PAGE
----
October 15, 2019
The first Flintlock Muzzleloader rifle dates back to the 1600s. Today you can find Muzzleloaders being used for historical re-enactments, hunting and target shooting. There are three types of muzzleloader rifles you might find: Flintlock, Percussion: Cap Lock also known as Side Lock and Modern Inline. Continue reading for your complete guide to Muzzleloading.
There are a few Black Powder groups that meet at outdoor ranges, this would be a great place to learn how to shoot and handle your muzzleloader. If you are interested in hunting, be sure to get fully outfitted with everything you need for your first outing. Hunting with a muzzleloader can give you an unforgettable experience. Setting up for your shot requires more skill with tracking, being stealthy, and accuracy as muzzleloaders perform best under 100 yards distance. Be sure to check out the Muzzleloader hunting season information for your area.
Production muzzleloader rifles are available in .45, .50 and .58 caliber ranging in price from about $270.00 – $1000.00. Thompson Center Arms has a great selection of quality Inline Modern muzzleloader rifles.
Powder, or in some cases Pellet charges are used to propel the bullet. Powder is loaded into the muzzle before loading the bullet. In fact, true black powder like Goex can work well in all three types of muzzleloaders. However, synthetic powders like Hodgdon Pyrodex and Hodgdon Triple Se7en can only be used in Modern Inline Rifles.
You will then need a powder measuring device. By using a Powder Measure, you can adjust to the amount of grains needed and then pour it directly into the muzzle end of the barrel. There are also pellets available which make it easier to load but are not following the tradition of Black Powder. Pellets, on the other hand, are a substitute that can only be for Modern Inline Rifles. Pellets usually come in 50 grain increments. For instance, most hunters find that 2 pellets (100gr) are perfect for most hunting.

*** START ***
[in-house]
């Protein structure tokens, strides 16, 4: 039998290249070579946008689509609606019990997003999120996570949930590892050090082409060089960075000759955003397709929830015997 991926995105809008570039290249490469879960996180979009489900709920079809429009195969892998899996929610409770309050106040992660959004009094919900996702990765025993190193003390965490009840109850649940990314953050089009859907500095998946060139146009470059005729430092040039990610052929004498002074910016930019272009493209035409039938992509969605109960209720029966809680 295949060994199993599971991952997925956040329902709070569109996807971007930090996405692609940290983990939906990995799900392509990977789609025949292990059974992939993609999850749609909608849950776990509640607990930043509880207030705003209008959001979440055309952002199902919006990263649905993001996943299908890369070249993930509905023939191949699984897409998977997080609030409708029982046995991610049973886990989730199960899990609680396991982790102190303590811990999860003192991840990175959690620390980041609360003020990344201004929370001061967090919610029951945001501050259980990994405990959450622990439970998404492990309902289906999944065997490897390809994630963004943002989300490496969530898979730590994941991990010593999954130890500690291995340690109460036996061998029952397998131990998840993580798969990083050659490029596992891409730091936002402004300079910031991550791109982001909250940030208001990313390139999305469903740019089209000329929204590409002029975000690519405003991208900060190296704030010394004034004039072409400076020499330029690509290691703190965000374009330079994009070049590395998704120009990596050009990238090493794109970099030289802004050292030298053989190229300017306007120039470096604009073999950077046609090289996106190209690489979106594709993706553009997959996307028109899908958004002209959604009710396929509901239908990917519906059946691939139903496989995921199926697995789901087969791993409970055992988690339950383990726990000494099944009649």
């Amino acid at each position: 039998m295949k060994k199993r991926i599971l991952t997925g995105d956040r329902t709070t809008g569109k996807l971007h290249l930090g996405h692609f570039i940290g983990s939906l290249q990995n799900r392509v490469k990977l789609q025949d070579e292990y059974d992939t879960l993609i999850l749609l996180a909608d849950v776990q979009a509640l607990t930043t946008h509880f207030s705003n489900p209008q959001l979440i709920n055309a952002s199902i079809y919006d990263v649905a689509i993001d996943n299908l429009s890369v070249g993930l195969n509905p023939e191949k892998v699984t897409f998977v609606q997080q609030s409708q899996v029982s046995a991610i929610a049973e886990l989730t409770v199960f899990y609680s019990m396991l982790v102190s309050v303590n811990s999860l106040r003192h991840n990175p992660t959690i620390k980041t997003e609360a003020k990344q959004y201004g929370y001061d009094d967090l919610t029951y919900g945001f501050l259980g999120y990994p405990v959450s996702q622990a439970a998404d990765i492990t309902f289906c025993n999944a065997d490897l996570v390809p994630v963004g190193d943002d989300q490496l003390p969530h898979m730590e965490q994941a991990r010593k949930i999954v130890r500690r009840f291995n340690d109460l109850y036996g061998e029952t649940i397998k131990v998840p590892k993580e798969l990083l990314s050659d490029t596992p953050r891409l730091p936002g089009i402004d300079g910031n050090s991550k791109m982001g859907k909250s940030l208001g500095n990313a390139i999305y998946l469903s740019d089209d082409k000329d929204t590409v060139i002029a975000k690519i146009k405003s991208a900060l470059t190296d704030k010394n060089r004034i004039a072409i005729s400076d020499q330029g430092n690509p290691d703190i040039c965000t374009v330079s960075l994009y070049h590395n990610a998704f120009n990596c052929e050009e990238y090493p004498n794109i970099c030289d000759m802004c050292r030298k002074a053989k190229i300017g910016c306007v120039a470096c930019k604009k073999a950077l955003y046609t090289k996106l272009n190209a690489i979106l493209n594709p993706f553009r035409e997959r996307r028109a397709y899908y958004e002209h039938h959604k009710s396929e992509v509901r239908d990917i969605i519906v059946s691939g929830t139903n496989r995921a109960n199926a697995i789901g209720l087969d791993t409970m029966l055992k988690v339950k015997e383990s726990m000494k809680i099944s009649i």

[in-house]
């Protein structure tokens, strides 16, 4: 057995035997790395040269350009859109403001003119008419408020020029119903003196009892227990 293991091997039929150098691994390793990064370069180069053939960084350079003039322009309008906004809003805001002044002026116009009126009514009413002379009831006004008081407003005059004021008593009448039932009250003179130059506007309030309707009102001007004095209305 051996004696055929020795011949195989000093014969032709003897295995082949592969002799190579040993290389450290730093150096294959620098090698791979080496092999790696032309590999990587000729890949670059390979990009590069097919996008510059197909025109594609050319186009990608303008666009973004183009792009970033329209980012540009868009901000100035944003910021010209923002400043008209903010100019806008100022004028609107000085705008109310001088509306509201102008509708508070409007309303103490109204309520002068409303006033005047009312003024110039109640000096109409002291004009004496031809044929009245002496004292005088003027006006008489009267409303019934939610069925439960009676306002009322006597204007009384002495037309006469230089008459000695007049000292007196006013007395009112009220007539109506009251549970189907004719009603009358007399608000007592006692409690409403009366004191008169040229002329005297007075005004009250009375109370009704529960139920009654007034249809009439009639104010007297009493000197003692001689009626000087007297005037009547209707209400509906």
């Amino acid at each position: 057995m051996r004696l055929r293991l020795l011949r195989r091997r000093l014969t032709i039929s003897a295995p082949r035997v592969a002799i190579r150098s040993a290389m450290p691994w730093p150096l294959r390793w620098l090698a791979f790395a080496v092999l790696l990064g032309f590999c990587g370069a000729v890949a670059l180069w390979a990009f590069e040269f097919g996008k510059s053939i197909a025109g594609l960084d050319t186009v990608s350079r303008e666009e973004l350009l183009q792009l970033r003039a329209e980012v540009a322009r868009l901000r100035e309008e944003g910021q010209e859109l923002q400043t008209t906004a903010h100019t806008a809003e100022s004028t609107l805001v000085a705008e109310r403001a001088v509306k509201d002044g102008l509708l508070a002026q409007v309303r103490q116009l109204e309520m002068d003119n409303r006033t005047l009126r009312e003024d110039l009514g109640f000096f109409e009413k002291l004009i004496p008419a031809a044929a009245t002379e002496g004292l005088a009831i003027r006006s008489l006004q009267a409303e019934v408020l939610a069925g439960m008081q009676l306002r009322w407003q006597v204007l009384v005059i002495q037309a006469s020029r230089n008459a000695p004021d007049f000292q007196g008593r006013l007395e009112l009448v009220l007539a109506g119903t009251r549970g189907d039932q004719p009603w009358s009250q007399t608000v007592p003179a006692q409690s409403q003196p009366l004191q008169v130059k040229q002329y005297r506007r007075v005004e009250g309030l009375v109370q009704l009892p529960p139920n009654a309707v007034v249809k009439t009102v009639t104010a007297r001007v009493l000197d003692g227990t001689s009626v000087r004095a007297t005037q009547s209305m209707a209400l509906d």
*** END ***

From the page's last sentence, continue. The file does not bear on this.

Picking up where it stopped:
Muzzleloaders use either traditional “round ball” or elongated projectiles. Each muzzle loading barrel is rifled with a twist appropriate to the style of bullet.
The grain of the bullets range from 245Gr. to 300Gr. the larger the game sought the larger the grain needed. If using Cap Lock or Flint you would use a “Sabot” which is a Lead Round Ball with a Round Ball Patch that is pre-lubricated and sometimes called a “wad” or you can use Maxi-Hunter ready to load Pre-lubricated lead bullets. In short, modern Inline muzzleloader rifles can fire with all types of muzzleloader bullets.
A T-handle Short Starter Rod is handy to start the bullet down the barrel followed by the Ramrod.
The Ramrod can set the bullet over the powder close to the same pressure each time. This happens by marking the Ramrod to insure proper installation of bullets. The mark accounts for the length of the powder column and the length of the bullet. By dropping in the rod, you can determine if the rifle is already loaded. You will need a Ramrod that is longer than the barrel fitted with a concave tip. Most ramrods have a working end that accepts different accessory tips.
A Modern Inline Rifle will need CCI Primer 209. Cap Lock/Side Lock will use CCI Percussion Caps No. 11. Flintlock will use black powder (Goex). Once the primer is in place, or the pan is primed the rifle is considered a loaded firearm. Now you are ready to shoot and have some fun.
For Black Powder you should wipe the barrel after each shot. For non traditional black power, we recommend to clean the barrel after 2 or 3 shots. Any longer could make it very difficult to seat the bullet on the powder and the bullet may become jammed. To maintain accuracy use the Ramrod with the Jag tip and a wet cleaning patch, follow with a dry cleaning patch. Clean the breech plug at the same time.
When you are done shooting for the day, use the bronze bore brush to clean out the lead deposits. Cleaning the Inline rifles should only be from the breech end never the muzzle. Excessive wear on the muzzle could decrease accuracy. For Flintlock or Cap Lock, remove the barrel and place the nipple end down in a bucket of hot soapy water, the hot water will heat the barrel assisting in removing the moisture. Push the ramrod with a jag tip and a cleaning patch back and forth to scrub the barrel clean. When dry use the cotton bore swab coated with Bore Butter to lubricate and protect. Be sure to clean the breech plug as well. Never use petroleum based products!
We are planning a class for spring 2020.
Learning how to hunt with a muzzleloader can feel overwhelming at first. Hopefully, our guide gives you more confidence in how to start. You will be glad you did it once you’re feeling comfortable and having successful hunting days.
Here is a video firing a percussion cap lock for example:
Ready to pick up your own muzzleloader? Please visit our family-owned store where we can help you pick out the best gear for you. Above all, if you have any questions before coming in to visit – don’t hesitate to give us a call today!